Dec 172009
 

Speed humpsThe Government proposals that could spell the end of speed humps in 20mph zones has been welcomed by Warranty Direct, which says it could help UK motorists save some of the £1 million a day they spend out in repairs to suspension and axle damage.

Warranty Direct runs motoring campaign website, Potholes.co.uk, set up in 2007 as a sounding board and advice centre for motorists who damage their cars on poorly-maintained roads.

With six percent of suspension damage traceable back to the effect of traffic calming measures like ‘sleeping policemen’ as well as bad road surfaces and potholes, the automotive warranty specialist calculated that the average repair bill is £240. That equates to a potential £413m a year, or £1.1m a day across Britain’s 28.2 million cars*.

In plans unveiled this week, the Government called for more 20mph zones, after research showed they reduced road casualties by more than 40 percent.

To aid the creation of more ‘go-slow’ zones, councils will now be allowed to implement them without also having to back them up with traffic calming measures.

Warranty Direct’s Duncan McClure Fisher said: “Speed humps are as much of a menace as potholes, and do much the same damage. As motorists, I think we’d all be glad to see the back of them. It’s time for the Government to rely on the common sense and good driving manners of the majority of drivers, rather than punish everyone with big repair bills.”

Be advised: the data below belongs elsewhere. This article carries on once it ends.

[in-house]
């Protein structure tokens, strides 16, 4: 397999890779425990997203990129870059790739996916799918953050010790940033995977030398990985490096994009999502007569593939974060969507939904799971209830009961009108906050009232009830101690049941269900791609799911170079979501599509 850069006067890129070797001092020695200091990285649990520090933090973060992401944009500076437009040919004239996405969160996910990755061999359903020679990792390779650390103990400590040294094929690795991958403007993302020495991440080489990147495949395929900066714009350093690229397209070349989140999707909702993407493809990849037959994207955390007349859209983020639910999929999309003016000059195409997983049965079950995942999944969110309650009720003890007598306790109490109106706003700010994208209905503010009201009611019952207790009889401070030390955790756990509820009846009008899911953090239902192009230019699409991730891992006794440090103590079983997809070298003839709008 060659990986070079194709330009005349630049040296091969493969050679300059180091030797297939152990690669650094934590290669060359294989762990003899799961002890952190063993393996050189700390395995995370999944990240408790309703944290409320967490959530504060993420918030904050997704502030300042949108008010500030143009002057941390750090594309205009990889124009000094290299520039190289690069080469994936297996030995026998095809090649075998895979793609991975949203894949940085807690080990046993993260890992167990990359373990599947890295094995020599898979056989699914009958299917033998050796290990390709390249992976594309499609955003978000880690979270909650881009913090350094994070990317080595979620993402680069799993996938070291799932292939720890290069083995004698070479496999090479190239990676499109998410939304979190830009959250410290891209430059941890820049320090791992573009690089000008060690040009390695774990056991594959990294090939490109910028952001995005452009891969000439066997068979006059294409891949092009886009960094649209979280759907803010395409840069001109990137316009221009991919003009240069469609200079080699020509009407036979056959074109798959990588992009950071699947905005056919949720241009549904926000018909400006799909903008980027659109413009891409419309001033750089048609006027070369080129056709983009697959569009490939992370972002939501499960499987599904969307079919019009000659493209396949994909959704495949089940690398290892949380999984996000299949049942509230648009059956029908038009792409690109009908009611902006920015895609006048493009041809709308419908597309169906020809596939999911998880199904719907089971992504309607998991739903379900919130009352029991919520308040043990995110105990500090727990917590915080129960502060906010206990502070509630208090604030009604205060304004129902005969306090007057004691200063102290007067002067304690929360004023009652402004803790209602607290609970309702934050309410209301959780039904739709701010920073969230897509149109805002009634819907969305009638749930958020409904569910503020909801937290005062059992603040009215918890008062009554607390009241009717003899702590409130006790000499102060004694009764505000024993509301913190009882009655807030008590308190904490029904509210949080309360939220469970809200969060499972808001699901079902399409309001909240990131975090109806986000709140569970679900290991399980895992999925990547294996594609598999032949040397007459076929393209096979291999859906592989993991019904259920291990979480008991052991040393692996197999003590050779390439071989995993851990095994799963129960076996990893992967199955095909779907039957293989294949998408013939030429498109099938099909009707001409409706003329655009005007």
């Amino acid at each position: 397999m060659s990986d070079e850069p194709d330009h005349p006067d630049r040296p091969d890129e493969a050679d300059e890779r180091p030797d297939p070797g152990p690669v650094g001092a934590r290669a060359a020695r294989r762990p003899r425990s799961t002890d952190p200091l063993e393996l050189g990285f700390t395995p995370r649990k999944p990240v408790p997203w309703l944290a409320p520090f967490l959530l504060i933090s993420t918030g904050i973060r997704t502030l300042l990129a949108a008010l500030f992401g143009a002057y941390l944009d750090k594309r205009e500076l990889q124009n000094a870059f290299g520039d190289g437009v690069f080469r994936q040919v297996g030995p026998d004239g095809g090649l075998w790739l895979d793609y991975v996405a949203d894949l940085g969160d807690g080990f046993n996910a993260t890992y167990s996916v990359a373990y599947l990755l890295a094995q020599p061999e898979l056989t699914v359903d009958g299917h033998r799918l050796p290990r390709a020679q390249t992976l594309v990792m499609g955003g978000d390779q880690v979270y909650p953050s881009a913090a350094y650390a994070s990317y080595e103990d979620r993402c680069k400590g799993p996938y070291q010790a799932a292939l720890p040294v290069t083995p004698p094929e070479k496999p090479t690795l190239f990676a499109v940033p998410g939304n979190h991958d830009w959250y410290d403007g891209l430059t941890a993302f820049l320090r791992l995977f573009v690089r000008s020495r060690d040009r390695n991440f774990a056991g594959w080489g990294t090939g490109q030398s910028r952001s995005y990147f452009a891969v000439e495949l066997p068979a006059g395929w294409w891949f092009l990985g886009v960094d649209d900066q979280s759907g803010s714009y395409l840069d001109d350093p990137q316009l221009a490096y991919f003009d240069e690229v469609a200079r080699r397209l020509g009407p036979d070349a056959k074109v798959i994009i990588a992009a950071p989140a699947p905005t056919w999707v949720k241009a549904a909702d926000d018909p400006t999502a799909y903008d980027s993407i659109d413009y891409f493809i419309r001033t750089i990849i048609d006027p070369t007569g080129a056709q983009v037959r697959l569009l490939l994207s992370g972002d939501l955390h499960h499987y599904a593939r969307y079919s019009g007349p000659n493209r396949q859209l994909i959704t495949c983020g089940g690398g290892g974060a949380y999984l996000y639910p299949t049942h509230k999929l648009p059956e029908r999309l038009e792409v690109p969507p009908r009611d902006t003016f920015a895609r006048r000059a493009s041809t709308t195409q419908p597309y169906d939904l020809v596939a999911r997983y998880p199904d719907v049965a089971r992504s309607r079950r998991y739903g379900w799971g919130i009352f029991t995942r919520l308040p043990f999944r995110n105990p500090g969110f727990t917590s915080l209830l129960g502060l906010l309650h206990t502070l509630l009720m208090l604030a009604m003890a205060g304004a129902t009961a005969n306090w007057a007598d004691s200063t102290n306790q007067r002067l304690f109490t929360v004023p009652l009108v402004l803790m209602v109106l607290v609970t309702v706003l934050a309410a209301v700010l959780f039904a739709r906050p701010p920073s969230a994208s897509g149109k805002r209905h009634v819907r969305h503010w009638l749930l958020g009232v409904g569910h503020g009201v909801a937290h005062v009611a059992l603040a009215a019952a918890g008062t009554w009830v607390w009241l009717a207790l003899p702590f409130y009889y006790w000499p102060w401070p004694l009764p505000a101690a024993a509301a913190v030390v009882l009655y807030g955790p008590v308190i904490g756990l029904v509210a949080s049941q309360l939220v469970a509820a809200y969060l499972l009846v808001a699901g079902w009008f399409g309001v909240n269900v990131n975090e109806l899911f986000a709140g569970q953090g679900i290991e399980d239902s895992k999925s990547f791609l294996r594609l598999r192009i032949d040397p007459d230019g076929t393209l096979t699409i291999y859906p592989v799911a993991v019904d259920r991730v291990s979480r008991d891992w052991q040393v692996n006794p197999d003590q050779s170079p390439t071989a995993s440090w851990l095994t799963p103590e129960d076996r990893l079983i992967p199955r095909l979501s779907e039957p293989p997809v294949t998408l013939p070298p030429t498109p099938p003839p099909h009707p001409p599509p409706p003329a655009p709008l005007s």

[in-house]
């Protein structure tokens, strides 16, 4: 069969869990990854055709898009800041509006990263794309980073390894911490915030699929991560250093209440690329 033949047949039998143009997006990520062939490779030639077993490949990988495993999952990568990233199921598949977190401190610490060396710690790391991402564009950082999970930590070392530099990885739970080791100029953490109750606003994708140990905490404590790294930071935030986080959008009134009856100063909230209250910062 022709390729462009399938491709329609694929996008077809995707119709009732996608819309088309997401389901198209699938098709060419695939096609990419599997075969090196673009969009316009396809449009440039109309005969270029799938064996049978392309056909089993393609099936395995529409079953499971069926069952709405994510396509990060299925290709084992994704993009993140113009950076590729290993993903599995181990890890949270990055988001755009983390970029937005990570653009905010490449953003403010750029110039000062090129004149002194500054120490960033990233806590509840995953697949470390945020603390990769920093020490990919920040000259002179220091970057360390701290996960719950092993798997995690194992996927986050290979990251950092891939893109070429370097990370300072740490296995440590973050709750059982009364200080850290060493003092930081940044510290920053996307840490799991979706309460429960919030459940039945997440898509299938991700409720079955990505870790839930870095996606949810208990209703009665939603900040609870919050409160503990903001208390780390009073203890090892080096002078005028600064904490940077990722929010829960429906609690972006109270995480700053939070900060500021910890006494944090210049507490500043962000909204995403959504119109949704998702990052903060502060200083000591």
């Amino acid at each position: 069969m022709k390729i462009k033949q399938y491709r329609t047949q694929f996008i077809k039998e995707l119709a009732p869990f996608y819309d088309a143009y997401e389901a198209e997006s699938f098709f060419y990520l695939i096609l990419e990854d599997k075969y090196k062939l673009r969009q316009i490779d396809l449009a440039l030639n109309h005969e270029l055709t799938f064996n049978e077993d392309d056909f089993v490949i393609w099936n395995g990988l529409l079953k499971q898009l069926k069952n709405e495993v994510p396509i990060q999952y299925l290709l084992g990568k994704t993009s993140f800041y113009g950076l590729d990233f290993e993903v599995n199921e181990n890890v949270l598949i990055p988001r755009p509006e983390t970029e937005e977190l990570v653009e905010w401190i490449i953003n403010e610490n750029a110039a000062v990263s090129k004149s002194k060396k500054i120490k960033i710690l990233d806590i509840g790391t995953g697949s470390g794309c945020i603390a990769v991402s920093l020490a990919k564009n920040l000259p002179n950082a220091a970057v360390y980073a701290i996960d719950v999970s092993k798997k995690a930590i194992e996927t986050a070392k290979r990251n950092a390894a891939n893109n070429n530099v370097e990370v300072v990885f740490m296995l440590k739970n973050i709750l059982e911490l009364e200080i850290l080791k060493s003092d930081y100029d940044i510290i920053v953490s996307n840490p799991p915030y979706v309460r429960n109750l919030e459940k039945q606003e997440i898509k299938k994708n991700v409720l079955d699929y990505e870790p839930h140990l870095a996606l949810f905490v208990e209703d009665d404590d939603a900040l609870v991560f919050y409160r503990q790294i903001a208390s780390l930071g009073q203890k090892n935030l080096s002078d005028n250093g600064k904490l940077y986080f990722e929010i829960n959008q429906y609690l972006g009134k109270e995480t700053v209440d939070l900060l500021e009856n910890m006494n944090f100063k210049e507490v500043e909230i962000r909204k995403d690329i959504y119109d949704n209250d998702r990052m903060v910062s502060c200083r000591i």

Jan 202008
 

Speed bumpsDrivers demand dangerous speed humps be dumped

The Association of British Drivers has renewed its call for all speed humps to be removed from British roads after a speed hump caused a serious accident.

According to a report in the Manchester Evening News a police Transit van, responding to a 999 call, lost control upon hitting a speed hump in Ashby Close, Bolton, causing it to become airborne. The van then hit an oncoming car, and crashed into a garden where it hit six people who were standing in the garden, including an 8 year old boy.

ABD Spokesman Nigel Humphries said “It is only by some miracle that no-one was killed here. We get to get away from the simplistic notion that speed humps make roads safer, they do not, they often make them more dangerous.”

The ABD has compiled a comprehensive list of problems associated with speed humps, and some forward thinking local authorities such as the London Borough of Barnet have already begun removing them. Yet in other areas they are still being installed with no thought whatsoever for the consequences.

ABD Chairman Brian Gregory added: “Speed humps are nothing more than inverted pot holes, they are a danger to all road users. As long ago as the early 70’s a woman cyclist was killed in Swindon when a speed hump caused her to fall and be hit by a vehicle — that speed hump was subsequently removed. Yet when the government thought people had forgotten about this tragedy, they started installing them again.”